Thursday, February 03, 2005

We've Come a Long Way, Baby

The other day I was talking with a couple of the kids that I tutor, and the subject of lunch money came up. At least, when I was in K-12, we would have called it "lunch money." Each week we were given lunch money with which we would buy our lunch ticket. Evidently, things are a lot more sophisticated now. Not that kids aren't still given lunch money, but instead of buying a lunch ticket, they give their money to whomever (lunchroom teacher? cafeteria worker? It wasn't clear to me) and then the money is deposited into individual student accounts. To purchase lunch, the student enters his PIN and the amount of his purchase is deducted from his account. I suppose that in some respects it's more convenient than lunch tickets (nothing to lose, and other kids can't horse around and take it from you), but somehow I have trouble imagining a 1st grader actually remembering his PIN from one lunch to the next. A 1st grader is hardly likely to remember to tie his shoes or zip his fly, let alone recall a four-digit number, or however long it might happen to be.

Okay, time for a little trip down memory lane. (Those of you too young to remember, please quietly shake your heads in disbelief if you must, or at least keep your snickers to yourself.)

When I was in grade school, we had the responsibility to purchase a milk ticket (which were blue) or hot lunch ticket (which were pink) at the beginning of the week. It seems to me that milk was 2 or 3 cents per carton (a half-pint), which translated to 10 - 15 cents per week. (I haven't the foggiest idea how much a hot lunch cost; I always brought my own lunch because I had heard rumors that if you bought hot lunch, the lunchroom teacher* would make you eat at least three bites of everything on your plate, and there was no way I was going to survive having to sample spinach or something equally unappetizing.) When it was lunch time, you'd wait in line for your milk (or hot lunch, if you were brave) and the teacher would punch a hole on the appropriate day as you picked up your carton. Initially, in 1st grade I brought my own milk in a thermos along with my lunch; after being unlucky enough to drop my thermos and have the glass tube shatter, I opted for the convenience of buying milk at school.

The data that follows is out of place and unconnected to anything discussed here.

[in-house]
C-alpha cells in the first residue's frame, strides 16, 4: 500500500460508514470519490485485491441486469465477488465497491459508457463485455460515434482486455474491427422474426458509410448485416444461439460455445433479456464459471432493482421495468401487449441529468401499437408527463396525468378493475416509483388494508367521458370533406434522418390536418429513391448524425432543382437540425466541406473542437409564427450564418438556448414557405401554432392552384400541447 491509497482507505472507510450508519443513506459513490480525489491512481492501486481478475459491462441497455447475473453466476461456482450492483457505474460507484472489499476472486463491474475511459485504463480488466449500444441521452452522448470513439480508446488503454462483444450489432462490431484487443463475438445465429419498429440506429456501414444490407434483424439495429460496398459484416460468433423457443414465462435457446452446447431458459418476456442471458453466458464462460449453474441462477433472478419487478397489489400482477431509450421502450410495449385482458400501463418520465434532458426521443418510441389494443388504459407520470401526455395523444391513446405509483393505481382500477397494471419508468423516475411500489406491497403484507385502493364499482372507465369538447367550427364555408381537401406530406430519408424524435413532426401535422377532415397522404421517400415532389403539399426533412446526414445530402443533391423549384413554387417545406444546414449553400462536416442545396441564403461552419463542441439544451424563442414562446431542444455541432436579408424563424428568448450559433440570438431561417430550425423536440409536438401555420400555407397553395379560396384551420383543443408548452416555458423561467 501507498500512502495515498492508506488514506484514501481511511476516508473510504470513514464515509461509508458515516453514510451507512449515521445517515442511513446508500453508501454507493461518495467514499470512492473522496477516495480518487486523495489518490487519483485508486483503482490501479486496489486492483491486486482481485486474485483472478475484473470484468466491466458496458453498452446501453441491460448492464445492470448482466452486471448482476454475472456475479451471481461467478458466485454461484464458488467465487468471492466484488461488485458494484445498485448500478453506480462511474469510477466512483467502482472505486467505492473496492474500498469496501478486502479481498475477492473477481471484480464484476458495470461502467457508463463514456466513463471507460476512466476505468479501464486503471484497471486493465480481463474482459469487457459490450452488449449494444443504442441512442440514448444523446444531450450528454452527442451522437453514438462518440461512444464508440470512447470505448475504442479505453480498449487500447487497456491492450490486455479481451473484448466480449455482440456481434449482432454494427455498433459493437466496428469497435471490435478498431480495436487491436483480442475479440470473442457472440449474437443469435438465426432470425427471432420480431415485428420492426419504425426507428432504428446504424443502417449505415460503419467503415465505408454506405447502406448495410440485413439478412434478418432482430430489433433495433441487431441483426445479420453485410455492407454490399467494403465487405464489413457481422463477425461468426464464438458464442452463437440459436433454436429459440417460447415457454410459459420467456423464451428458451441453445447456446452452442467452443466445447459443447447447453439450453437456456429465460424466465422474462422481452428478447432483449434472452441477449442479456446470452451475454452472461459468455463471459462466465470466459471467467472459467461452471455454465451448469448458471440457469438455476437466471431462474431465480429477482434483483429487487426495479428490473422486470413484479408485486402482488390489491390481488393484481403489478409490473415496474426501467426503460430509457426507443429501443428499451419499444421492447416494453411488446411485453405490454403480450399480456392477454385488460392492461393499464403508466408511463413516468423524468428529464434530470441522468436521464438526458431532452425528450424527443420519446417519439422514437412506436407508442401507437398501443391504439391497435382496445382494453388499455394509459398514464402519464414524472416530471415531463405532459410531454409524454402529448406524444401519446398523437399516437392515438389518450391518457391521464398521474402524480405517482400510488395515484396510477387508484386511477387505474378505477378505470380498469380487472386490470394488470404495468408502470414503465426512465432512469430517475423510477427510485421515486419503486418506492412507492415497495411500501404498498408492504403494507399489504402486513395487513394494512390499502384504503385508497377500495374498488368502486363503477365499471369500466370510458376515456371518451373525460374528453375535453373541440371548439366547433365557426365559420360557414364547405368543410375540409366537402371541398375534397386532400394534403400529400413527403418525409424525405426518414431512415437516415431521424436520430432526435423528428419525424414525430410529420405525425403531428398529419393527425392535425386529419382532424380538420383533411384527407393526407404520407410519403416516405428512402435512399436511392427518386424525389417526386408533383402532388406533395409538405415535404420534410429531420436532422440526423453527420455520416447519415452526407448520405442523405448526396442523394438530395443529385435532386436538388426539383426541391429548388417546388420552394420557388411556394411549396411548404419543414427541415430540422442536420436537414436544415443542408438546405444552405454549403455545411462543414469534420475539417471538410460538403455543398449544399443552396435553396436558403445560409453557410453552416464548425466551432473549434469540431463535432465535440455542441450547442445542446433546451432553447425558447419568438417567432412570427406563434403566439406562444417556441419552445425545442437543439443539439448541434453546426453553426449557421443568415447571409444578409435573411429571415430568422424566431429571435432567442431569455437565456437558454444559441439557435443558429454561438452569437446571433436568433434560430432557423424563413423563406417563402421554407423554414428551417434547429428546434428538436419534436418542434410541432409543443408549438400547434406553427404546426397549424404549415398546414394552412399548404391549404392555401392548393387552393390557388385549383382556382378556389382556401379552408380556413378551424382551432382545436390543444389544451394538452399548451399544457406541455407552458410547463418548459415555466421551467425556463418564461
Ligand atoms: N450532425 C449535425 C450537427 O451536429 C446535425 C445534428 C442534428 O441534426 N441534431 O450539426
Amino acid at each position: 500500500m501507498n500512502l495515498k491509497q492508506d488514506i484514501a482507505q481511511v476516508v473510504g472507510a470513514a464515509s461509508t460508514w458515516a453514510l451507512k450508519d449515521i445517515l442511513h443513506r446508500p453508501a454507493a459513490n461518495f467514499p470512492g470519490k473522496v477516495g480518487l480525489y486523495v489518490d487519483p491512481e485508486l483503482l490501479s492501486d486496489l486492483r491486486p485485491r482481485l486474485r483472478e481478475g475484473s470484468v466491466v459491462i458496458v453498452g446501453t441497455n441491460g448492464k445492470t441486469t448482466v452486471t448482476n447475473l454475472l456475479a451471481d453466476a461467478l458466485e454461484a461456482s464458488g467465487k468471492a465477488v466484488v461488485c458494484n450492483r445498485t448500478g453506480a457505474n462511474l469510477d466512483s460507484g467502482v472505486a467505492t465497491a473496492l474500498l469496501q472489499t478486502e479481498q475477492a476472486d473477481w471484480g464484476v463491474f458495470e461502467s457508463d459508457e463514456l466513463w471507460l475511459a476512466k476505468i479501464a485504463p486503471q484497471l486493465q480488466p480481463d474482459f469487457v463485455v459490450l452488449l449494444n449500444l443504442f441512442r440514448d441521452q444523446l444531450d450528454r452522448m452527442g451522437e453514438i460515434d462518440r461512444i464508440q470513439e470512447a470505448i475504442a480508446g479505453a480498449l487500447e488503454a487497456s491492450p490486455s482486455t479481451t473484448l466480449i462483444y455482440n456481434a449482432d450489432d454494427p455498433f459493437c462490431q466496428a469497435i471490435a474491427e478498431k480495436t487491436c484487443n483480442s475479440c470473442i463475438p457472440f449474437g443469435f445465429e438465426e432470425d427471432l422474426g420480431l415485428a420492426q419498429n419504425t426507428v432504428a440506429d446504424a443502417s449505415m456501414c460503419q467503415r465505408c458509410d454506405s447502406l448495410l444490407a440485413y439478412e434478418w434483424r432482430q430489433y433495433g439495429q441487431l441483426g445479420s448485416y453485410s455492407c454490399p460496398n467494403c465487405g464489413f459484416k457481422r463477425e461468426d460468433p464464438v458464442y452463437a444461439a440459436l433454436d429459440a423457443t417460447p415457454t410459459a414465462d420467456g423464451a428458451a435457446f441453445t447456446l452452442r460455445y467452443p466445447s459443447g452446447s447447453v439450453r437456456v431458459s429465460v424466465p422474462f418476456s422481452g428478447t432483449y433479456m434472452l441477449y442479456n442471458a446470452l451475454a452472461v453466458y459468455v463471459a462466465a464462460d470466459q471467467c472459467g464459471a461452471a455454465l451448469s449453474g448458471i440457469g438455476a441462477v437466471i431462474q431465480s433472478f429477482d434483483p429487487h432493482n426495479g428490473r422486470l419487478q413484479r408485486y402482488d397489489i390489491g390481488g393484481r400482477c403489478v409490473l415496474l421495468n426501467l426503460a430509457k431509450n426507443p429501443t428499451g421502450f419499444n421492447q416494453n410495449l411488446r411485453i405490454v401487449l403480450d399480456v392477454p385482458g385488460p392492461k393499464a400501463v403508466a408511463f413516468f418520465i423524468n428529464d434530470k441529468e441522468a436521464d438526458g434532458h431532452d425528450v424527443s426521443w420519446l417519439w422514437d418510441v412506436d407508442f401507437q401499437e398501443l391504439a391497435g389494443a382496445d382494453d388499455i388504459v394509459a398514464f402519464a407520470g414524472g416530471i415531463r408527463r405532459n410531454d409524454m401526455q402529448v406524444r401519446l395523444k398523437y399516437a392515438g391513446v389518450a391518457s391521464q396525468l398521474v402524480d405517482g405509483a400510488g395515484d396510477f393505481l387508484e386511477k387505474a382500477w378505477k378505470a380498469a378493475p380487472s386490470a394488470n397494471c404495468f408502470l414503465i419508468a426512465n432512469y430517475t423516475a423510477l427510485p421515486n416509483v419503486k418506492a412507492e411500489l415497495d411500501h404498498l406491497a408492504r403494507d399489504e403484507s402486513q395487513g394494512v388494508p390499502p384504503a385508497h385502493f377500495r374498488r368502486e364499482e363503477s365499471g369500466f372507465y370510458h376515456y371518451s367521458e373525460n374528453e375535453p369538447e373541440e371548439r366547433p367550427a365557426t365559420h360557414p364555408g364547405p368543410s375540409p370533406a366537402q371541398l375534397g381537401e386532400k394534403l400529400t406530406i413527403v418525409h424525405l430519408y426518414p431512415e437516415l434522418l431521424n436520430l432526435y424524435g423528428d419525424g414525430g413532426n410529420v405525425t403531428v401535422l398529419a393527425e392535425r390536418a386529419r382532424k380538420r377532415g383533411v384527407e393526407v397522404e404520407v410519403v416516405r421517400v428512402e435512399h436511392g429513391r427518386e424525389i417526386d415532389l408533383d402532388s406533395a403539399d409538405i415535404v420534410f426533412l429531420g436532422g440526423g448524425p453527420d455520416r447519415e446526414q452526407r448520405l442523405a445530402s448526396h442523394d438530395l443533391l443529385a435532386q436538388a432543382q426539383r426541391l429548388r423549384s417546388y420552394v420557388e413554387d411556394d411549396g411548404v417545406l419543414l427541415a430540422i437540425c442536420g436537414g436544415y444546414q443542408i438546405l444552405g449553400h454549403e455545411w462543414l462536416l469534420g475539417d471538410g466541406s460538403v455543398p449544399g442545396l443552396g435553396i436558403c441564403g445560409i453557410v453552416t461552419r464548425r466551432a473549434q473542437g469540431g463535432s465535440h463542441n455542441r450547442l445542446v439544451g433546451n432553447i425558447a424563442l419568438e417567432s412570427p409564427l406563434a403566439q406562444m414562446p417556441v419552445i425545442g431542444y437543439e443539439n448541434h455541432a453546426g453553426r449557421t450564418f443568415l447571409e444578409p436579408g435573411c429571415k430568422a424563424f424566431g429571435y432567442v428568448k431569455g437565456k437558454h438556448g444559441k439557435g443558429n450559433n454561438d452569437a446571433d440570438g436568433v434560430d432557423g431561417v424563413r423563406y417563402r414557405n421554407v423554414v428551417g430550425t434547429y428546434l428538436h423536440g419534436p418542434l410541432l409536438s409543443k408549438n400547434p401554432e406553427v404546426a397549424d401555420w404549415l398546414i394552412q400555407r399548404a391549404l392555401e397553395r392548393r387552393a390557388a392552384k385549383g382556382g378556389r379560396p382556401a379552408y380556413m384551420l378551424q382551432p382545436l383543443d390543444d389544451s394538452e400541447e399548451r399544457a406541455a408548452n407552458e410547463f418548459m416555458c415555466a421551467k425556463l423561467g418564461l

In high school, we had graduated to a ticketless system; i.e., everything was strictly cash. By now I had outgrown my fear of school hot lunches, so I broadened my menu to include hamburgers, hot dogs, spaghetti, soft pretzels, and pizza. I drew the line, however, at pizza bread; it just seemed like an ersatz replacement for the real deal.

By the time I got to university, the system was far enough behind that we were still using the meal ticket system. Of course, there were other signs & symbols of antiquity: rotary phones in the dorms, punch cards and arena scheduling, students who were lucky enough to bring a computer to school used a TV monitor instead of a CRT - PC's were essentially non-existent and were called "microcomputers" at any rate, connecting to the school computer involved dialing up on the phone and slamming the receiver down into the rubber cups on the modem once you heard the high-pitched computer tone, email was limited to sending to other students who had an account with the university's computer department. Oh, and Pac-Man and Donkey Kong were in...

Ancient stuff? Actually, not that long ago...

*Rumor or not, this seemed plausible to me, because the lunchroom teacher happened to be my 1st grade teacher as well, so I not only knew of her reputation, I had seen it with my own eyes. Not that I was a recipient of her disciplinary ministrations, but I had witnessed it plenty of times with my classmates. I remember one kid who had transgressed in some way; my 1st grade teacher grabbed him by his earlobe and hauled him off to administer justice. Harsh? Maybe, but I can tell you that we didn't have metal detectors in schools, nor did we ever worry about school shootings or other crazy stuff. If only they could clone Mrs. Gable and install her as a 1st grade teacher across the nation, I bet there'd be far less violence happening in the schools, and reading scores would rise...

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